Meta’s expected new round of layoffs have been announced by CEO Mark Zuckerberg saying that the cuts mean reducing the team with another 10 000 and closing around 5 000 additional open roles. A couple of months ago, Meta cut the staff with 11 000 at the same time as Microsoft, Google and other tech companies announced big layoffs to adjust to the economic downturn and too extensive hiring during the pandemic
Zuckerberg said that the new layoffs mean a flatter organisation with fewer management levels and that the time schedule for the layoffs stretches all over the rest of 2023.
“Over the next couple of months, org leaders will announce restructuring plans focused on flattening our orgs, canceling lower priority projects, and reducing our hiring rates.”
The company will further reduce the size of the recruiting team. Restructurings and layoffs in tech groups will be announced in late April followed by layoffs in business groups in late May.
“In a small number of cases, it may take through the end of the year to complete these changes. Our timelines for international teams will also look different, and local leaders will follow up with more details.”
Zuckerberg says other relevant efficiency timelines include to this summer complete analysis from hybrid work year of learning to” further refine our distributed work model. We also aim to have a steady stream of developer productivity enhancements and process improvements throughout the year.”
“For most of our history, we saw rapid revenue growth year after year and had the resources to invest in many new products. But last year was a humbling wake-up call. The world economy changed, competitive pressures grew, and our growth slowed considerably. We scaled back budgets, shrunk our real estate footprint, and made the difficult decision to lay off 13% of our workforce.”
“At this point, I think we should prepare ourselves for the possibility that this new economic reality will continue for many years.”
“I believe that we are working on some of the most transformative technology our industry has ever seen. Our single largest investment is in advancing AI and building it into every one of our products. We have the infrastructure to do this at unprecedented scale and I think the experiences it enables will be amazing.”
“Our leading work building the metaverse and shaping the next generation of computing platforms also remains central to defining the future of social connection. And our apps are growing and continuing to connect almost half of the world’s population in new ways. This work is incredibly important and the stakes are high. The financial plan we’ve set out puts us in position to deliver it.”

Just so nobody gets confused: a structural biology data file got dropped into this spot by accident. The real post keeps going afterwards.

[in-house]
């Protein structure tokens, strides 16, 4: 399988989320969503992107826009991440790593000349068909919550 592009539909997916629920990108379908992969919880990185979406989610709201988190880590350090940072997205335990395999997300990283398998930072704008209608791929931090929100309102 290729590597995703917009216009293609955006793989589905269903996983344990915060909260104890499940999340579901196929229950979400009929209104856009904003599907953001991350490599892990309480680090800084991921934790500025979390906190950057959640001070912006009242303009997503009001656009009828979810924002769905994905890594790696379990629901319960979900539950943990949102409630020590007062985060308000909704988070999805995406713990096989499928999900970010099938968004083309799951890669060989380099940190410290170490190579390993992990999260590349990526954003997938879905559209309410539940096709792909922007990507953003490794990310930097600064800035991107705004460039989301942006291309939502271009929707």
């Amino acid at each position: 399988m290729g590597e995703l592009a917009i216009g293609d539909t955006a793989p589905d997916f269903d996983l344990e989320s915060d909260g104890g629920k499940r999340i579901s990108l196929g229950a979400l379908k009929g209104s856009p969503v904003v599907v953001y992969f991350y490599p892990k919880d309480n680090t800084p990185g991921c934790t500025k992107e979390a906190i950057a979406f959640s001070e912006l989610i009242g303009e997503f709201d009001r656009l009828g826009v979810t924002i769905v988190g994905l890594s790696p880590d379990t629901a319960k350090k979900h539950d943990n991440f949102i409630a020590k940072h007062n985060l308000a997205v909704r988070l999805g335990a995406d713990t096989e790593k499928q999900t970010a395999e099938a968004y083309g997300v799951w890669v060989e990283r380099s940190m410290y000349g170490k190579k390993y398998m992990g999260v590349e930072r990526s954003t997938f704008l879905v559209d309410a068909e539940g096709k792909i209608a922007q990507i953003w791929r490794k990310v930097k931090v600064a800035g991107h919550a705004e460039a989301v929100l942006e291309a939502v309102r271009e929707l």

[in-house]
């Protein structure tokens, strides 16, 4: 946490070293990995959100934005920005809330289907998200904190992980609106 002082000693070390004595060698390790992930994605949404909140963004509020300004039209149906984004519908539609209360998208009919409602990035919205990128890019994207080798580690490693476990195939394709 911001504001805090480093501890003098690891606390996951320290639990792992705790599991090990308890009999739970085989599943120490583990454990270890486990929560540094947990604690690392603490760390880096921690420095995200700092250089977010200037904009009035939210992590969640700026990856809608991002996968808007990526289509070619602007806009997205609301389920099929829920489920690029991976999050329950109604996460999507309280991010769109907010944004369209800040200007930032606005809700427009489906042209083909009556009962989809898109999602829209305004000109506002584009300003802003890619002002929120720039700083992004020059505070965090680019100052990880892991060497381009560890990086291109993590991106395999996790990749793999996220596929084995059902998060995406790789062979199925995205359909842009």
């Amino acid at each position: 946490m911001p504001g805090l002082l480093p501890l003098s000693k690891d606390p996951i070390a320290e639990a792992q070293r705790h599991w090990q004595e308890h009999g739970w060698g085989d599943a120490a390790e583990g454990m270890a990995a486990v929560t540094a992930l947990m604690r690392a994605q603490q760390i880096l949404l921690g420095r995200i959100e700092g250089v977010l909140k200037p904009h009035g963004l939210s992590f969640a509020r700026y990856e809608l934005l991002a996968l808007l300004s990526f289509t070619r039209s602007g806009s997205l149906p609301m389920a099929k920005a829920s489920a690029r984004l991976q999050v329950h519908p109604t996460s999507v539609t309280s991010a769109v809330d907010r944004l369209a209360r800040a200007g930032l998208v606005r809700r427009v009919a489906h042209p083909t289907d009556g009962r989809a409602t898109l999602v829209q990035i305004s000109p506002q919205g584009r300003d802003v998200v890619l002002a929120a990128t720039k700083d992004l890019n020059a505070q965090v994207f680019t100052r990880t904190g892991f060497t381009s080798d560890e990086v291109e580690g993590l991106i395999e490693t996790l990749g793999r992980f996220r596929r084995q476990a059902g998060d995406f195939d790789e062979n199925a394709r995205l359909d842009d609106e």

“As I’ve talked about efficiency this year, I’ve said that part of our work will involve removing jobs — and that will be in service of both building a leaner, more technical company and improving our business performance to enable our long term vision.
Zuckerberg describes what he means with a better technology company saying that every day Meta builds new ways for people to feel closer.
“This is a fundamental human need that may be more important in today’s complex world than ever. One day we hope to enable every person to feel as strong a sense of connection as you feel when you’re physically with someone you love.”
He also gives “cultural principles” for making Meta an even stronger technology company. A short version:
- Flatter is faster. In our Year of Efficiency, we will make our organization flatter by removing multiple layers of management. As part of this, we will ask many managers to become individual contributors. We still believe managing each person is very important, so in general we don’t want managers to have more than 10 direct reports.
- Leaner is better. Since we reduced our workforce last year, one surprising result is that many things have gone faster. In retrospect, I underestimated the indirect costs of lower priority projects. A leaner org will execute its highest priorities faster. People will be more productive, and their work will be more fun and fulfilling.
- Keep technology the main thing. As part of the Year of Efficiency, we’re focusing on returning to a more optimal ratio of engineers to other roles. Our early analysis of performance data suggests that engineers who either joined Meta in-person and then transferred to remote or remained in-person performed better on average than people who joined remotely. This analysis also shows that engineers earlier in their career perform better on average when they work in-person with teammates at least three days a week. This requires further study, but our hypothesis is that it is still easier to build trust in person and that those relationships help us work more effectively.